Van Pelt Committee Springfield - Juvenile justice advocates applauded the advancement of one piece of legislation Van Pelt is sponsoring to reform the juvenile justice system, requiring minors to be represented by a counsel when being interrogated for murder.

“According to Juvenile Justice Initiative, ninety-six percent of 14 year old do not have an adequate understanding of the consequences of waiving their rights. In addition, since Chicago holds the dubious title of false confession capital of the nation, I believe we have a duty to address this inequity through state statutes,” Van Pelt said.

Current law requires minors under 13 years of age who are charged with murder or sex offenses to be represented by counsel during custodial interrogations. Senate Bill 2370, as amended, requires that minors between 13 years of age and 18 years of age charged with murder must be represented by counsel throughout the entire custodial interrogation. The bill allows a public defender to represent and have access to those minors during custodial interrogations. Finally, the bill provides that statements made by minors without counsel present during custodial interrogations under these circumstances are inadmissible as evidence in juvenile or criminal proceedings.

Van Pelt Law Enforcement

Chicago - The top priority this legislative sessionfor Senator Patricia Van Pelt (D-5th Senate) has been law enforcement accountability. Van Pelt has introduced legislation that directly addresses the high profile issues within community policing.

Last Friday, Van Pelt and the Senate Executive Subcommittee on Police Professionalism met at the Bilandic Building in Chicago to hear testimony on Senate bills 2210, 2233 and 2370, all legislation the senator is sponsoring. Van Pelt represents some of Chicago’s most violence-stricken areas, in addition to some communities disproportionately affected by a lack of law enforcement accountability.

"Mistrust of law enforcement is plaguing our communities. There’s not a week that goes by that I don’t get a complaint from my neighbors in the district," Van Pelt said shortly before the hearing started.

More information on Van Pelt’s legislation can be found below.

Senate Bill 2210: Establishes that videos and other materials or documents related to police misconduct are subject to the Freedom of Information Act, except when an exemption is approved by a judge

Senate Bill 2233: Prohibits destruction of all records related to complaints, investigations and adjudications of police misconduct and requires permanent retention of those records, applies to records currently in existence or created in the future, and expressly overrides any agreement or order to destroy these records

Senate Bill 2370: Requires that all minors be represented by counsel throughout custodial interrogations, and makes statements made by a minor during a custodial interrogation without counsel inadmissible in juvenile or adult court proceedings

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At the end of each year, we publish a list of new laws set to take effect on Jan. 1. While a great deal of the General Assembly’s focus in 2016 was on the ongoing Illinois budget stalemate and a stopgap budget to keep vital programs and services going, a variety of new laws regarding safety, ethics, criminal justice reform, and employment wages and benefits will become effective Jan. 1.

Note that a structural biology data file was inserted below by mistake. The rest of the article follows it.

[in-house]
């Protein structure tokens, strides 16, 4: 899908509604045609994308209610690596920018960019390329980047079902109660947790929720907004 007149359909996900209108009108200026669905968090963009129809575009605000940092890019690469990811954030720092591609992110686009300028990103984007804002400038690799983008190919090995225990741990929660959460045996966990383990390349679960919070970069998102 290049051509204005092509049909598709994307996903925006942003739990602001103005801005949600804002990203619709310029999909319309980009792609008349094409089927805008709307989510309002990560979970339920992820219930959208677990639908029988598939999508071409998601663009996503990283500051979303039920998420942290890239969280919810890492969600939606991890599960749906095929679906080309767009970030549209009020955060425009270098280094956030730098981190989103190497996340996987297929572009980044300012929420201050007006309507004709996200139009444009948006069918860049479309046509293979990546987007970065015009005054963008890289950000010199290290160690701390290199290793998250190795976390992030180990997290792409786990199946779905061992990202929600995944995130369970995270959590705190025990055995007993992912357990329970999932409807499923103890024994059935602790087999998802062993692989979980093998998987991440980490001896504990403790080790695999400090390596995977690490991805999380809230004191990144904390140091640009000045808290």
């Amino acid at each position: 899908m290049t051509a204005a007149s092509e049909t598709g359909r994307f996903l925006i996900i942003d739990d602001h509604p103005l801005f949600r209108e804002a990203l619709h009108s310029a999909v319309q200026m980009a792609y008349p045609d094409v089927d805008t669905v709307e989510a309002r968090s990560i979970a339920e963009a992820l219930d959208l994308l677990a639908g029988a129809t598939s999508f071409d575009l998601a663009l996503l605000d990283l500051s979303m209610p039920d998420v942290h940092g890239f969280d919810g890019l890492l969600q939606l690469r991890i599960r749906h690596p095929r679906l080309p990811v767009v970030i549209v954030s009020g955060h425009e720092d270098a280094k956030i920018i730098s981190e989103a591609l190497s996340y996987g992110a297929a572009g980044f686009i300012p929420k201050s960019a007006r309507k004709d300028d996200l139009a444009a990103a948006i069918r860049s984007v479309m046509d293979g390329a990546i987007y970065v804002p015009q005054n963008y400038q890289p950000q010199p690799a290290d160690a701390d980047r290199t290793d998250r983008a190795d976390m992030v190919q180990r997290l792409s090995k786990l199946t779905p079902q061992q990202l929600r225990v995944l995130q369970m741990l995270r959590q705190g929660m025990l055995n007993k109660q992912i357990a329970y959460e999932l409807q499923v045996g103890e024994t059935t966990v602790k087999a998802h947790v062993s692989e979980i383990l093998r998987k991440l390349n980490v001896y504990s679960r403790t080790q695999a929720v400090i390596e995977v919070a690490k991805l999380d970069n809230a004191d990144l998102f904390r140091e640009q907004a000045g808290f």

Here are our Top 10 New Illinois Laws for 2017.

SPRINGFIELD — A key legislative initiative introduced by Senator Patricia Van Pelt (D-Chicago), giving children in police custody for certain crimes would have greater protection when being interrogated by police under legislation was signed into law by the governor.

Senate Bill 2370, which passed in the Illinois Senate and House of Representatives with bipartisan support, requires that minors under 15 years of age who are charged with murder or sex offenses must be represented by counsel throughout the entire custodial interrogation. The bill allows public defenders or attorneys under contract with the county to have access to these minors under 15 years of age during custodial interrogations. SB 2370 requires a simplified version of Miranda warnings be given to minors under the age of 18. Finally, SB 2370 requires videotaping of all custodial interrogations of minors charged with misdemeanor sex offenses or any felony offense.

“I consider this a huge win for those who are underrepresented in this state. As this bill was signed today let us reflect on those lives who have been negatively impacted, prior to this legislative, specifically Trevon Yates ,” Van Pelt said

Trevon Yates, then 17 years old, was arrested in 2013, by St. Clair County deputies and questioned in connection with a robbery of a couple that was lured to a parking lot in Belleville, where they expected to meet someone who had advertised an iPhone for sale on Craigslist. A two-hour interrogation video shows the East St. Louis teen repeatedly professing his innocence, begging for his mother and praying to God, before being coerced into confession by sheriff’s detectives.

Yates, who has diminished cognitive ability, was charged with armed robbery and spent nine months in jail before the charges were eventually dismissed after additional evidence cleared him of any wrongdoing. He was later awarded a $900,000 settlement in a federal lawsuit alleging the St. Clair County Sheriff’s Department violated his civil rights.

Previous law only required minors under 13 years of age who are charged with murder or sex offenses to be represented by counsel during custodial interrogations. The law is set to take effect January 1, 2017.

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